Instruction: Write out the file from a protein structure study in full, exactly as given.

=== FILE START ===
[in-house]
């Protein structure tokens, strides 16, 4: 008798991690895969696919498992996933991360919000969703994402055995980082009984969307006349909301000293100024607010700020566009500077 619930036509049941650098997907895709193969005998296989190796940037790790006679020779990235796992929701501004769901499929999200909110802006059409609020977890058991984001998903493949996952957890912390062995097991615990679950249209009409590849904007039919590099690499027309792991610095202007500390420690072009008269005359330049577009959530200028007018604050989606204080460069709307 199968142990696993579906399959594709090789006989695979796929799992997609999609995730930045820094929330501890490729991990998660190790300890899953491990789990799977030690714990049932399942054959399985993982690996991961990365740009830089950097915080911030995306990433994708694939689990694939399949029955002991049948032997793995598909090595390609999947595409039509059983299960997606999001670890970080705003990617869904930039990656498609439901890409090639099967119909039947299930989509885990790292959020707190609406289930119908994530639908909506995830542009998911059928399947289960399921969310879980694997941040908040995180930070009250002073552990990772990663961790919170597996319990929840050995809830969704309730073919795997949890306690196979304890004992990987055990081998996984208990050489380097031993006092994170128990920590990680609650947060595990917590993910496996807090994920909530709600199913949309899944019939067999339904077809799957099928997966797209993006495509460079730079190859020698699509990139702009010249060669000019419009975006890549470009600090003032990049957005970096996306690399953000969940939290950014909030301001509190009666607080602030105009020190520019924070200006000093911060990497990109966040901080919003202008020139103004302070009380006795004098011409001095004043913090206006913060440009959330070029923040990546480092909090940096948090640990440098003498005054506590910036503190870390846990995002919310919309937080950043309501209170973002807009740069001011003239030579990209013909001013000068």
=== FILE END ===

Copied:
[in-house]
């Protein structure tokens, strides 16, 4: 008798991690895969696919498992996933991360919000969703994402055995980082009984969307006349909301000293100024607010700020566009500077 619930036509049941650098997907895709193969005998296989190796940037790790006679020779990235796992929701501004769901499929999200909110802006059409609020977890058991984001998903493949996952957890912390062995097991615990679950249209009409590849904007039919590099690499027309792991610095202007500390420690072009008269005359330049577009959530200028007018604050989606204080460069709307 199968142990696993579906399959594709090789006989695979796929799992997609999609995730930045820094929330501890490729991990998660190790300890899953491990789990799977030690714990049932399942054959399985993982690996991961990365740009830089950097915080911030995306990433994708694939689990694939399949029955002991049948032997793995598909090595390609999947595409039509059983299960997606999001670890970080705003990617869904930039990656498609439901890409090639099967119909039947299930989509885990790292959020707190609406289930119908994530639908909506995830542009998911059928399947289960399921969310879980694997941040908040995180930070009250002073552990990772990663961790919170597996319990929840050995809830969704309730073919795997949890306690196979304890004992990987055990081998996984208990050489380097031993006092994170128990920590990680609650947060595990917590993910496996807090994920909530709600199913949309899944019939067999339904077809799957099928997966797209993006495509460079730079190859020698699509990139702009010249060669000019419009975006890549470009600090003032990049957005970096996306690399953000969940939290950014909030301001509190009666607080602030105009020190520019924070200006000093911060990497990109966040901080919003202008020139103004302070009380006795004098011409001095004043913090206006913060440009959330070029923040990546480092909090940096948090640990440098003498005054506590910036503190870390846990995002919310919309937080950043309501209170973002807009740069001011003239030579990209013909001013000068």